Testing strategies for genomic selection in aquaculture breeding programs

Genet Sel Evol. 2009 Jun 30;41(1):37. doi: 10.1186/1297-9686-41-37.


Background: Genomic selection is a selection method where effects of dense genetic markers are first estimated in a test population and later used to predict breeding values of selection candidates. The aim of this paper was to investigate genetic gains, inbreeding and the accuracy of selection in a general genomic selection scheme for aquaculture, where the test population consists of sibs of the candidates.

Methods: The selection scheme started after simulating 4000 generations in a Fisher-Wright population with a size of 1000 to create a founder population. The basic scheme had 3000 selection candidates, 3000 tested sibs of the candidates, 100 full-sib families, a trait heritability of 0.4 and a marker density of 0.5N(e)/M. Variants of this scheme were also analysed.

Results: The accuracy of selection in generation 5 was 0.823 for the basic scheme when the sib-testing was performed every generation. The accuracy was hardly reduced by selection, probably because the increased frequency of favourable alleles compensated for the Bulmer effect. When sib-testing was performed only in the first generation, in order to reduce costs, accuracy of selection in generation 5 dropped to 0.304, the main reduction occurring in the first generation. The genetic level in generation 5 was 6.35 sigma(a) when sib-testing was performed every generation, which was 72%, 12% and 9% higher than when sib-testing was performed only in the first generation, only in the first three generations or every second generation, respectively. A marker density above 0.5N(e)/M hardly increased accuracy of selection further. For the basic scheme, rates of inbreeding were reduced by 81% in these schemes compared to traditional selection schemes, due to within-family selection. Increasing the number of sibs to 6000 hardly affected the accuracy of selection, and increasing the number of candidates to 6000 increased genetic gain by 10%, mainly because of increased selection intensity.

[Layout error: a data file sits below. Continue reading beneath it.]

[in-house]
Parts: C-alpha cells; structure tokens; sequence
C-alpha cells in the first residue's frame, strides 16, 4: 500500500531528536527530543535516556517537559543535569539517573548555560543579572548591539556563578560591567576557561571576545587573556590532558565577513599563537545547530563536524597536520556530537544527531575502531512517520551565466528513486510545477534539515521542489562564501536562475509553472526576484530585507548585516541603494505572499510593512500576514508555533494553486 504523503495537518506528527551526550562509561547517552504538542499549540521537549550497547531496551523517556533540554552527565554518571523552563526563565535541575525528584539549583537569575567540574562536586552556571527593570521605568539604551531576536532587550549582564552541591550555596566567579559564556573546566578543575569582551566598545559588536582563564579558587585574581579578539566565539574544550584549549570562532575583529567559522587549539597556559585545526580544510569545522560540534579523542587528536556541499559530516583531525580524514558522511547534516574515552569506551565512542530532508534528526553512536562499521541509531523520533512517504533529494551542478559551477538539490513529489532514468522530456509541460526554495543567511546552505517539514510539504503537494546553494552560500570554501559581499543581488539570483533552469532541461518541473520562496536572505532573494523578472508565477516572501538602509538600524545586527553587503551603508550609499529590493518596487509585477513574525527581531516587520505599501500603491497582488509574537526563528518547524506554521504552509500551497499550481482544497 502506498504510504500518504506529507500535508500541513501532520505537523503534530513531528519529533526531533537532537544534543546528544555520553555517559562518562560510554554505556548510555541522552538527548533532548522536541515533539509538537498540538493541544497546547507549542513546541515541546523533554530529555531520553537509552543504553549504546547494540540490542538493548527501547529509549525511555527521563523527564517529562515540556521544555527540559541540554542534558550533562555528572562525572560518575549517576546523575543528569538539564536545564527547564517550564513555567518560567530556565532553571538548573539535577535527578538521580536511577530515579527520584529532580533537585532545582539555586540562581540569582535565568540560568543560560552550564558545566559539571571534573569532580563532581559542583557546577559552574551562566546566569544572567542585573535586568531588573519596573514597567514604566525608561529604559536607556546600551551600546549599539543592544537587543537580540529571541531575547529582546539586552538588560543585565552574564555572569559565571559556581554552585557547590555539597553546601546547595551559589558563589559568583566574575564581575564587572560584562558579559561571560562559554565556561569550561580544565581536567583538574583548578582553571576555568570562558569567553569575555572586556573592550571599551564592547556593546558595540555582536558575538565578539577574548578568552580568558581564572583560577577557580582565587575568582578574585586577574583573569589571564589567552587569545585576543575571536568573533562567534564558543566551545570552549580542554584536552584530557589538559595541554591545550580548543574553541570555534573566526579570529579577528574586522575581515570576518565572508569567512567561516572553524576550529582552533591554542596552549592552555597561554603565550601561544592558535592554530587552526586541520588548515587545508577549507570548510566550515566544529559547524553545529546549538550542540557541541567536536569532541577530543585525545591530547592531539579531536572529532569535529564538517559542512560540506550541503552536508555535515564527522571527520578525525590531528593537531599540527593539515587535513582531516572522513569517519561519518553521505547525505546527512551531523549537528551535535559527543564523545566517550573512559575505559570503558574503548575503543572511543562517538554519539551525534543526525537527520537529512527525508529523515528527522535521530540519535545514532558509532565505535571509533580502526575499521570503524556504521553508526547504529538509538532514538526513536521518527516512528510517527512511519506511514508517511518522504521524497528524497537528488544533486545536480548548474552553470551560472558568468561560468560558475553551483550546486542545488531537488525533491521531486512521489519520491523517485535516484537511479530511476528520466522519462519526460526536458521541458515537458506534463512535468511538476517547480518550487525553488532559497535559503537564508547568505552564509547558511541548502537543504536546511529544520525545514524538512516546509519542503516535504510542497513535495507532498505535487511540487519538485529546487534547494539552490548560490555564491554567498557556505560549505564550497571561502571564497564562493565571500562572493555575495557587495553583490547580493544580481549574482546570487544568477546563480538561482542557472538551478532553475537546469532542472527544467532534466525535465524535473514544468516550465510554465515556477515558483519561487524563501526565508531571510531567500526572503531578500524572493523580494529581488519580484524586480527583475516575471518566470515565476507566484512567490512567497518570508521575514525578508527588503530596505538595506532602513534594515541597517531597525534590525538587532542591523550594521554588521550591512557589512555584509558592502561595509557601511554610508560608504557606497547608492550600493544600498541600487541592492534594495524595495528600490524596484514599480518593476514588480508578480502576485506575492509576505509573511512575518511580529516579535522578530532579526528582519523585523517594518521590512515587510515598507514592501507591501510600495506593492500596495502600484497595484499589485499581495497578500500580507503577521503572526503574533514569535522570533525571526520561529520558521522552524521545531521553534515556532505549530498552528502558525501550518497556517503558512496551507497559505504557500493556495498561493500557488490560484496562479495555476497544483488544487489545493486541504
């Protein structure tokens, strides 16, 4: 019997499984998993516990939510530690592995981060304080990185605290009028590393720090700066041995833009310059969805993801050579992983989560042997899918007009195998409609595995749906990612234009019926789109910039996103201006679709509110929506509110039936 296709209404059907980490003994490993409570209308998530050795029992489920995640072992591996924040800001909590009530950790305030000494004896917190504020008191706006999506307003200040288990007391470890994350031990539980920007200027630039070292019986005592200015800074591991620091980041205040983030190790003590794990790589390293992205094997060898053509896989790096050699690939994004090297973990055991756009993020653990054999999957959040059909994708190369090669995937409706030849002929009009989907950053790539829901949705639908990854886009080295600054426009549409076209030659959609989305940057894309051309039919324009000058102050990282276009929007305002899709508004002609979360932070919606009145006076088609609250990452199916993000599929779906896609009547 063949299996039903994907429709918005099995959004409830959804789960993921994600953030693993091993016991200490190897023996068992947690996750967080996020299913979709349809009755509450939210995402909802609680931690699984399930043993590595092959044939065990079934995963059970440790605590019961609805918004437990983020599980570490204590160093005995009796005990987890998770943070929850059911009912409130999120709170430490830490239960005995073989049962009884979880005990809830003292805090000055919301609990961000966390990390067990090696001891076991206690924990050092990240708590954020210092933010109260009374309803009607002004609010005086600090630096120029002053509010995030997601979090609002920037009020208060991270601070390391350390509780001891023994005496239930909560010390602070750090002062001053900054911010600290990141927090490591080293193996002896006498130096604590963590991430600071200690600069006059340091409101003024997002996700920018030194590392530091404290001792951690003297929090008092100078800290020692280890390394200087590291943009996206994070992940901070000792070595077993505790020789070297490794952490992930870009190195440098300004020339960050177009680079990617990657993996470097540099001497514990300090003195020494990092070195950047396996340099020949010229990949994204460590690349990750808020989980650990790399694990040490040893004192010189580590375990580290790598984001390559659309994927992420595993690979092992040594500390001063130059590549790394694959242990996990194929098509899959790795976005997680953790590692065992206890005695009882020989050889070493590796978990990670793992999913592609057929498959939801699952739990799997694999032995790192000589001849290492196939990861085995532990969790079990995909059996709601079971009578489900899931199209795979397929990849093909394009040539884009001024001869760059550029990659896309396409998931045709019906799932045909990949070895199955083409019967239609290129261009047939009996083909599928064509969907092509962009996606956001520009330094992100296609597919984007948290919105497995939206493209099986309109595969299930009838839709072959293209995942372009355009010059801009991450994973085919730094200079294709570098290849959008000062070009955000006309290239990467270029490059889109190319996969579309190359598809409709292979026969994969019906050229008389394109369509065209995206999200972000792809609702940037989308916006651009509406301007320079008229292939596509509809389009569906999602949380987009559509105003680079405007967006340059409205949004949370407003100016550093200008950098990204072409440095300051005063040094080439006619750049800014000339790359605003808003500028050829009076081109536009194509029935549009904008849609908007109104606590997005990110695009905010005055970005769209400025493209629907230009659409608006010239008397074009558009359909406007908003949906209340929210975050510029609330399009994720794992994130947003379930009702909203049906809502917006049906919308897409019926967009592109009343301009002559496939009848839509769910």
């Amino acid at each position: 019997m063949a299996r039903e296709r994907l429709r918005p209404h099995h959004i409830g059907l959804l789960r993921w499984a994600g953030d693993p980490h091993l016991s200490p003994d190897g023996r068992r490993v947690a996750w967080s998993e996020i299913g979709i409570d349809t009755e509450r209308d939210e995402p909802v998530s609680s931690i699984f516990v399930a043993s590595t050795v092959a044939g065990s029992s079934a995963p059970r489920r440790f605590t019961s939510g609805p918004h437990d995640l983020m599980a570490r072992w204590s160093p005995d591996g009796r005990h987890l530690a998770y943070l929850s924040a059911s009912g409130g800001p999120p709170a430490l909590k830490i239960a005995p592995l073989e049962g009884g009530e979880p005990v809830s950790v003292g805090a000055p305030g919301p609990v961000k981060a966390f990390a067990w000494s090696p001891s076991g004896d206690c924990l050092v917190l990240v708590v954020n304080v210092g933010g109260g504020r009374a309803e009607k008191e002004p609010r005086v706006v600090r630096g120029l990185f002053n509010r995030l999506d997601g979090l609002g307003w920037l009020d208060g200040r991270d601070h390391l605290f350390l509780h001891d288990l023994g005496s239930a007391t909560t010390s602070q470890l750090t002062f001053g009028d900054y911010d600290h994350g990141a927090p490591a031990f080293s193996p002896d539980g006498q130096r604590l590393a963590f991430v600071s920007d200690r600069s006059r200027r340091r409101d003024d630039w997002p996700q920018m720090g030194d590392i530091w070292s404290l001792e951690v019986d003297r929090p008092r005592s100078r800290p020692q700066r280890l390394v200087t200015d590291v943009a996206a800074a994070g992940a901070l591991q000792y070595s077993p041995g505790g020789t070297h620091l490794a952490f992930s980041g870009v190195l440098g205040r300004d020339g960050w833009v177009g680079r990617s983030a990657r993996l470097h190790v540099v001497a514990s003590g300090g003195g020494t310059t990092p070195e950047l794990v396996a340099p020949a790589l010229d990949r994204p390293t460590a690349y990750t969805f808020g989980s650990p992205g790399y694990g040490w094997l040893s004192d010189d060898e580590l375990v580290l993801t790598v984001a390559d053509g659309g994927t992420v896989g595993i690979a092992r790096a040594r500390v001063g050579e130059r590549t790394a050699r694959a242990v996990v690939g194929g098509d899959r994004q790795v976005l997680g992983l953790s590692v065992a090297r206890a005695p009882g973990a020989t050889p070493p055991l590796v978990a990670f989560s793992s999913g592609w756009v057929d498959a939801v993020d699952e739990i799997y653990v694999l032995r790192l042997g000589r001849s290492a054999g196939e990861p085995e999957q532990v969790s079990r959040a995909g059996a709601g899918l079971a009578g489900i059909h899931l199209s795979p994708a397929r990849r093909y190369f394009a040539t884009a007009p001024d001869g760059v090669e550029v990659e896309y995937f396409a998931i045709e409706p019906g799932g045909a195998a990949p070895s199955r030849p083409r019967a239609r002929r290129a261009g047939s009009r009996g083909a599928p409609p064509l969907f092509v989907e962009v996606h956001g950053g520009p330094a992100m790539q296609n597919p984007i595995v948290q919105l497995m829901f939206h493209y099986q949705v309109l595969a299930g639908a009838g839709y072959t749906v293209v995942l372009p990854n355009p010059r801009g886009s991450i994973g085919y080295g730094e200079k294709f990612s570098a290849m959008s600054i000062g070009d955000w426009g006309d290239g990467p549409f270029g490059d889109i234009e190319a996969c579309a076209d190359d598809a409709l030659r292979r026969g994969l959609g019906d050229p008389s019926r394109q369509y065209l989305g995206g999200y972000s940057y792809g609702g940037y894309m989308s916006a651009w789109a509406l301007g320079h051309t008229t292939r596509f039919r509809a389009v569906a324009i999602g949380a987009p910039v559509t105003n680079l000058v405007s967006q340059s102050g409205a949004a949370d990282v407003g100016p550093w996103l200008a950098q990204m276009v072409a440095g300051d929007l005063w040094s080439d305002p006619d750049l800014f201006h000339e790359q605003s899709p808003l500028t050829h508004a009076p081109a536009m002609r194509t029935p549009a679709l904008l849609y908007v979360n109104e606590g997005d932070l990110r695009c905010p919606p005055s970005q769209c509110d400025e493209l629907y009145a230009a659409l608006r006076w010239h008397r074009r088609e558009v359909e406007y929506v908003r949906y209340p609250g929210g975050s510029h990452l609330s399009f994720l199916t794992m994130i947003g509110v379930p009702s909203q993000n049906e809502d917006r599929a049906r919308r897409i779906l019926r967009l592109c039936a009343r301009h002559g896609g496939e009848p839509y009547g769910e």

Conclusion: Various strategies were evaluated to reduce the amount of sib-testing and genotyping, but all resulted in loss of selection accuracy and thus of genetic gain. Rates of inbreeding were reduced by 81% in genomic selection schemes compared to traditional selection schemes for the parameters of the basic scheme, due to within-family selection.

Publication types

  • Research Support, Non-U.S. Gov't

MeSH terms

  • Animals
  • Animals, Domestic / genetics*
  • Aquaculture*
  • Female
  • Genome*
  • Inbreeding*
  • Male
  • Models, Genetic